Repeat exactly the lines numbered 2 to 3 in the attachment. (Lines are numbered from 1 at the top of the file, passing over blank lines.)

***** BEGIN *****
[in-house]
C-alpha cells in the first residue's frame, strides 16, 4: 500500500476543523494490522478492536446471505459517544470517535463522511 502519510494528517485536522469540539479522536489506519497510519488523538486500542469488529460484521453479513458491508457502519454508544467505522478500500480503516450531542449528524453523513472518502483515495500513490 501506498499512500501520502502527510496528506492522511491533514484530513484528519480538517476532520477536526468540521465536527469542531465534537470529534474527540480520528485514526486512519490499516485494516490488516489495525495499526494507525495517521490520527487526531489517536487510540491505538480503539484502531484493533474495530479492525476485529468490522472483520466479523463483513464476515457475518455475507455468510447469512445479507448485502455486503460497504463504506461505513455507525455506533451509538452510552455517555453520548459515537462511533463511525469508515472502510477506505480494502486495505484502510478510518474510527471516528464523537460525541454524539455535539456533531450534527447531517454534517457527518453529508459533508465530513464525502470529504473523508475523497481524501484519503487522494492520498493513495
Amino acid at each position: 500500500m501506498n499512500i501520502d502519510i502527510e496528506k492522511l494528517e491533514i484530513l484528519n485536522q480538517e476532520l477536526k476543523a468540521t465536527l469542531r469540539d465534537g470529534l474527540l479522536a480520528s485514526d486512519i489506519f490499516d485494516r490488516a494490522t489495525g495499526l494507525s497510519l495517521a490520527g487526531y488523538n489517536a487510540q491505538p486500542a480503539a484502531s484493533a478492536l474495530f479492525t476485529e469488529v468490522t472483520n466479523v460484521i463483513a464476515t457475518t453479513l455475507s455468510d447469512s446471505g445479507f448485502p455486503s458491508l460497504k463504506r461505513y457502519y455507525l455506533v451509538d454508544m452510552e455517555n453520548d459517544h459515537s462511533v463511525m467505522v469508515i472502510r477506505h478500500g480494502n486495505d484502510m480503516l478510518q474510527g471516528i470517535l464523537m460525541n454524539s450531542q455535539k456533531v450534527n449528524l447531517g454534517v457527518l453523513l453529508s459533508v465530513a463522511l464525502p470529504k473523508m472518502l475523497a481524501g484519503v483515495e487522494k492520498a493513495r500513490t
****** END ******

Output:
C-alpha cells in the first residue's frame, strides 16, 4: 500500500476543523494490522478492536446471505459517544470517535463522511 502519510494528517485536522469540539479522536489506519497510519488523538486500542469488529460484521453479513458491508457502519454508544467505522478500500480503516450531542449528524453523513472518502483515495500513490 501506498499512500501520502502527510496528506492522511491533514484530513484528519480538517476532520477536526468540521465536527469542531465534537470529534474527540480520528485514526486512519490499516485494516490488516489495525495499526494507525495517521490520527487526531489517536487510540491505538480503539484502531484493533474495530479492525476485529468490522472483520466479523463483513464476515457475518455475507455468510447469512445479507448485502455486503460497504463504506461505513455507525455506533451509538452510552455517555453520548459515537462511533463511525469508515472502510477506505480494502486495505484502510478510518474510527471516528464523537460525541454524539455535539456533531450534527447531517454534517457527518453529508459533508465530513464525502470529504473523508475523497481524501484519503487522494492520498493513495
Amino acid at each position: 500500500m501506498n499512500i501520502d502519510i502527510e496528506k492522511l494528517e491533514i484530513l484528519n485536522q480538517e476532520l477536526k476543523a468540521t465536527l469542531r469540539d465534537g470529534l474527540l479522536a480520528s485514526d486512519i489506519f490499516d485494516r490488516a494490522t489495525g495499526l494507525s497510519l495517521a490520527g487526531y488523538n489517536a487510540q491505538p486500542a480503539a484502531s484493533a478492536l474495530f479492525t476485529e469488529v468490522t472483520n466479523v460484521i463483513a464476515t457475518t453479513l455475507s455468510d447469512s446471505g445479507f448485502p455486503s458491508l460497504k463504506r461505513y457502519y455507525l455506533v451509538d454508544m452510552e455517555n453520548d459517544h459515537s462511533v463511525m467505522v469508515i472502510r477506505h478500500g480494502n486495505d484502510m480503516l478510518q474510527g471516528i470517535l464523537m460525541n454524539s450531542q455535539k456533531v450534527n449528524l447531517g454534517v457527518l453523513l453529508s459533508v465530513a463522511l464525502p470529504k473523508m472518502l475523497a481524501g484519503v483515495e487522494k492520498a493513495r500513490t